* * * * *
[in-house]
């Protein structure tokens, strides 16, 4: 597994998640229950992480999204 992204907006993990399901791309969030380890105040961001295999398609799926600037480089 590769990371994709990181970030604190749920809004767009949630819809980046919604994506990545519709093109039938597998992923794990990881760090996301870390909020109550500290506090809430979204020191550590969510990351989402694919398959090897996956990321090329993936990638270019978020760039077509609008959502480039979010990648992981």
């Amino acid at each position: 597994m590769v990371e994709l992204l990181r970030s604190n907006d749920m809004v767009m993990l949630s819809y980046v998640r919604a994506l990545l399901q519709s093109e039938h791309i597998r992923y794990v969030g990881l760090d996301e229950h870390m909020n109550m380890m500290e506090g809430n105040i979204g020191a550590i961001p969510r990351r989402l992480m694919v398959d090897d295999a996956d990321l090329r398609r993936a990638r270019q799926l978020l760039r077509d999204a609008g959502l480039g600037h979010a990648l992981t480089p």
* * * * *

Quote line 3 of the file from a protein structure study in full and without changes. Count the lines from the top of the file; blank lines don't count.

């Amino acid at each position: 597994m590769v990371e994709l992204l990181r970030s604190n907006d749920m809004v767009m993990l949630s819809y980046v998640r919604a994506l990545l399901q519709s093109e039938h791309i597998r992923y794990v969030g990881l760090d996301e229950h870390m909020n109550m380890m500290e506090g809430n105040i979204g020191a550590i961001p969510r990351r989402l992480m694919v398959d090897d295999a996956d990321l090329r398609r993936a990638r270019q799926l978020l760039r077509d999204a609008g959502l480039g600037h979010a990648l992981t480089p």